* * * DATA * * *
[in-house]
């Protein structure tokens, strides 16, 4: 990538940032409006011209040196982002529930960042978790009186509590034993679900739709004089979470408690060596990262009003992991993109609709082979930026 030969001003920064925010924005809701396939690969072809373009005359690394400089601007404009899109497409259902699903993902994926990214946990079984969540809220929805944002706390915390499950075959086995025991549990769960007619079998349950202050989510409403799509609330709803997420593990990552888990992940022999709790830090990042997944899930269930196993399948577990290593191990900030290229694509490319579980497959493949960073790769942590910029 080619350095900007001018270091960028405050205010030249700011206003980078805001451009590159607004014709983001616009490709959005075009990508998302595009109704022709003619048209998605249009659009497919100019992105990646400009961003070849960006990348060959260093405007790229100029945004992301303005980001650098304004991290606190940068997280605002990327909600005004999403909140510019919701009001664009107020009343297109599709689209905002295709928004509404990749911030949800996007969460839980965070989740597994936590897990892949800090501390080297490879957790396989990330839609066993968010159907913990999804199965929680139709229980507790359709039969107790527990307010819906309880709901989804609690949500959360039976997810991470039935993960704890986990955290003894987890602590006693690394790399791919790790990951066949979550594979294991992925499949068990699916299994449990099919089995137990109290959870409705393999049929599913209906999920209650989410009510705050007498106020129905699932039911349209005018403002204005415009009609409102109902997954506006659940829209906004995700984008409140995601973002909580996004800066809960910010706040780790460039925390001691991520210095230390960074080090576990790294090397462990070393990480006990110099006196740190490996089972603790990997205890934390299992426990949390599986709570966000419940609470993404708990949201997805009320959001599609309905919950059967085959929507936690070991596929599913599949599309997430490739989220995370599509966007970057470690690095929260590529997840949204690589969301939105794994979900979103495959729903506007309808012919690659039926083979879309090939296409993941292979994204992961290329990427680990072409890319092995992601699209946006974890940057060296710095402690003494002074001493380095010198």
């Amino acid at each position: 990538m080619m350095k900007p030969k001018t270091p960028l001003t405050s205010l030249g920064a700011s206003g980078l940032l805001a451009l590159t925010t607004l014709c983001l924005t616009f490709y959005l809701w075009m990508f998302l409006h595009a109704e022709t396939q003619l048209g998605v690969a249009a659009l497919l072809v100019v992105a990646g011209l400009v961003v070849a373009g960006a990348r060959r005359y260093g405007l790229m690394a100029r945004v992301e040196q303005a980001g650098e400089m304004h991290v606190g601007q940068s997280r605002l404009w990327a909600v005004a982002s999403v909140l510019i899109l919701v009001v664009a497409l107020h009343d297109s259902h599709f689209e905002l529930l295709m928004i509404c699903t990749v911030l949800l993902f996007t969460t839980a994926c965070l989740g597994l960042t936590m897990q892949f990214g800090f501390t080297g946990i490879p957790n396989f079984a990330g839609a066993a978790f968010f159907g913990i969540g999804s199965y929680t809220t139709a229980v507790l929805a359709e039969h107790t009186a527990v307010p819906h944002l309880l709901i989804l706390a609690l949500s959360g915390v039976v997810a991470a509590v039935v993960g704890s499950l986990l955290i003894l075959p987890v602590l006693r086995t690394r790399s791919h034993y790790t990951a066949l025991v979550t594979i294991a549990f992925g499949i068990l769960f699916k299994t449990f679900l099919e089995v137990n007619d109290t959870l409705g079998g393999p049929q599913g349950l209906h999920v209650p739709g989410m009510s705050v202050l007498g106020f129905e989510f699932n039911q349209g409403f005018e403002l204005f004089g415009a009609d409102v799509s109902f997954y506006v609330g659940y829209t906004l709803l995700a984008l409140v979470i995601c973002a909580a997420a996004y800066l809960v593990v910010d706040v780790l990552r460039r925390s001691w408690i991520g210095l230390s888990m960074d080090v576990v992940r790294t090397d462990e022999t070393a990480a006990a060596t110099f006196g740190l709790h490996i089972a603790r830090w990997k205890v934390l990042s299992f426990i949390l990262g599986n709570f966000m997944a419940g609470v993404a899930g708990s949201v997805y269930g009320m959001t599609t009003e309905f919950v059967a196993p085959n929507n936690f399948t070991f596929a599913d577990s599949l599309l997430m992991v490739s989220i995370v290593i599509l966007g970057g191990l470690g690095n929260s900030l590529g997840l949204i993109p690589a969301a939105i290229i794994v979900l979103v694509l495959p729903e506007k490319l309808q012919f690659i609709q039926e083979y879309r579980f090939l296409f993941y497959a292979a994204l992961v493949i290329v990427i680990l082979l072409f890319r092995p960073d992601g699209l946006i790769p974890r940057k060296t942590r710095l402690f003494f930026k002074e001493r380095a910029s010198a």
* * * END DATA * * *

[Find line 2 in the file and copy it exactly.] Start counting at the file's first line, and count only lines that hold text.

């Protein structure tokens, strides 16, 4: 990538940032409006011209040196982002529930960042978790009186509590034993679900739709004089979470408690060596990262009003992991993109609709082979930026 030969001003920064925010924005809701396939690969072809373009005359690394400089601007404009899109497409259902699903993902994926990214946990079984969540809220929805944002706390915390499950075959086995025991549990769960007619079998349950202050989510409403799509609330709803997420593990990552888990992940022999709790830090990042997944899930269930196993399948577990290593191990900030290229694509490319579980497959493949960073790769942590910029 080619350095900007001018270091960028405050205010030249700011206003980078805001451009590159607004014709983001616009490709959005075009990508998302595009109704022709003619048209998605249009659009497919100019992105990646400009961003070849960006990348060959260093405007790229100029945004992301303005980001650098304004991290606190940068997280605002990327909600005004999403909140510019919701009001664009107020009343297109599709689209905002295709928004509404990749911030949800996007969460839980965070989740597994936590897990892949800090501390080297490879957790396989990330839609066993968010159907913990999804199965929680139709229980507790359709039969107790527990307010819906309880709901989804609690949500959360039976997810991470039935993960704890986990955290003894987890602590006693690394790399791919790790990951066949979550594979294991992925499949068990699916299994449990099919089995137990109290959870409705393999049929599913209906999920209650989410009510705050007498106020129905699932039911349209005018403002204005415009009609409102109902997954506006659940829209906004995700984008409140995601973002909580996004800066809960910010706040780790460039925390001691991520210095230390960074080090576990790294090397462990070393990480006990110099006196740190490996089972603790990997205890934390299992426990949390599986709570966000419940609470993404708990949201997805009320959001599609309905919950059967085959929507936690070991596929599913599949599309997430490739989220995370599509966007970057470690690095929260590529997840949204690589969301939105794994979900979103495959729903506007309808012919690659039926083979879309090939296409993941292979994204992961290329990427680990072409890319092995992601699209946006974890940057060296710095402690003494002074001493380095010198």